IT professionals in the UK believe that a major attack on some part of the critical national infrastructure is imminent.

Battersea Power Station Snags £790m Bank Loan (Photo: Reuters)
Power stations, like this former one at Battersea, could be the target for cyber-attacks.

Research has shown that 41% of IT professionals believe it is only a matter of time before there is a major cyber attack against the United Kingdom's critical national infrastructure (CNI).

The research, commissioned by RedSeal, of 350 IT professionals found that 17% are simply not convinced it will happen. Also, only 44% of respondents said that they could sincerely say that their company is secure, while 36% said that they could not.

Commenting, Bob Tarzey, analyst and director at Quocirca, said that while the majority seem not to think a CNI cyber-attack is likely he asked why IT leaders or indeed analysts would know the answer to such a question.

"There is no doubt that certain terrorist groups and some nation states see a vested interest in damaging this country in whatever way they can, who knows if they will succeed at some point? If you asked me on 10 September, 2001, did I think the twin towers would collapsed the next day I would have said 'no'. I have no doubt the defenders of CNI see themselves as in some sort of cat and mouse game with would-be attackers and that includes cyber-threats," he said

Tom Cross, director of security research at Lancope, said: "With respect to threats against critical infrastructure, the vulnerability is there, but it is difficult to predict when attacks are going to happen. Security vulnerabilities have existed in critical infrastructure for many years, and warnings about that have been repeatedly issued.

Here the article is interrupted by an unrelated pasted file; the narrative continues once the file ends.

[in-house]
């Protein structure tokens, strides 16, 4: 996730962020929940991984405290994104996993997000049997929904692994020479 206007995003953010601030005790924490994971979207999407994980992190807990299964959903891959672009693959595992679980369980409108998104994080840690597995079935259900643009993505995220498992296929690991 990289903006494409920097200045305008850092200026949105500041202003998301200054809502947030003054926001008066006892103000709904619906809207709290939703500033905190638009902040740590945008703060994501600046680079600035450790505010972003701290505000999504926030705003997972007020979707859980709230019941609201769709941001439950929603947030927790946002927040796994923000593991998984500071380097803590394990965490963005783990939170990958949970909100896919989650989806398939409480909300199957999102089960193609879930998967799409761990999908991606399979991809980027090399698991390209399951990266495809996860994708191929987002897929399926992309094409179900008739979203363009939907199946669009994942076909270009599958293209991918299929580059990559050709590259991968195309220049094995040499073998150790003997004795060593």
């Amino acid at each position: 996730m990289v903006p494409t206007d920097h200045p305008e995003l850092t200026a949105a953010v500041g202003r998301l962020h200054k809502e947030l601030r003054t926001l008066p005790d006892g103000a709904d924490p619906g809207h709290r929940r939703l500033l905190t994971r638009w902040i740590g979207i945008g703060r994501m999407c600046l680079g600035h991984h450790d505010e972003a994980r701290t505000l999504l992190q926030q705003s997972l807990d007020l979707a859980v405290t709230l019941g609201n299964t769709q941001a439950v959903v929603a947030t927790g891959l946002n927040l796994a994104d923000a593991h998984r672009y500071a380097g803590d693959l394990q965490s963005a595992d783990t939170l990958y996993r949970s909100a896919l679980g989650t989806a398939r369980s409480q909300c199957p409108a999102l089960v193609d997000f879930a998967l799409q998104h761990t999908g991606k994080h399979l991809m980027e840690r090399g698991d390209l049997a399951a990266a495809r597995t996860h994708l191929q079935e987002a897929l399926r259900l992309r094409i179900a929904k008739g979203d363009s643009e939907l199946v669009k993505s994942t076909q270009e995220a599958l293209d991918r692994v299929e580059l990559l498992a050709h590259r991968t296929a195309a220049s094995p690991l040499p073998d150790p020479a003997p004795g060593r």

"Some progress has been made in improving the security of these systems in recent years, particularly in the wake of the Stuxnet incident, which demonstrated to people that the threat is real. However, actual attacks occur when the vulnerability aligns with the strategic interests of an attacker. It is hard to say when and where that is going to happen."

Also, the research found that 34% of respondents believe that they are constantly playing a game of cat and mouse when it comes to securing their systems from the cyber-crime community. Tarzey said that it seems strange that they would think not. "Cyber criminals and hacktivists are getting more sophisticated, so are the defences, call it cat and mouse, call it an arms race, there is no doubt in my mind it is happening."

Cross said that this depends on the nature of the attacks that your organisation is experiencing. "Most botnet operators are looking for targets of opportunity – if you have your security ducks in a row, they will move on to another target," he said.

"However, sophisticated, persistent attackers of the sort that we associate with nation-state sponsored espionage have a completely different character. They will persist in targeting your network despite the steps that you are taking to detect them and keep them out, and when you discover them, they will change tactics in order to stay invisible to you."

The survey also found that 43% of respondents do not have visibility into their global network, while 31% said that they have so much vulnerability that they cannot see what is critical.

Parveen Jain, CEO at RedSeal, said: "It's pretty clear that the majority of today's companies just don't have any visibility into their networks and therefore don't know what needs protecting and what doesn't. We often see major corporations being attacked hundreds of thousands of times a day, but as they don't know which attacks are the most harmful, they don't know where to put up their defences."

"The cyber-criminal community know that companies are overwhelmed with too much data and don't have the resources or tools to protect their most valuable assets, so they take advantage of the weak spots."

Dan Raywood is editor of IT Security Guru

IT Security Guru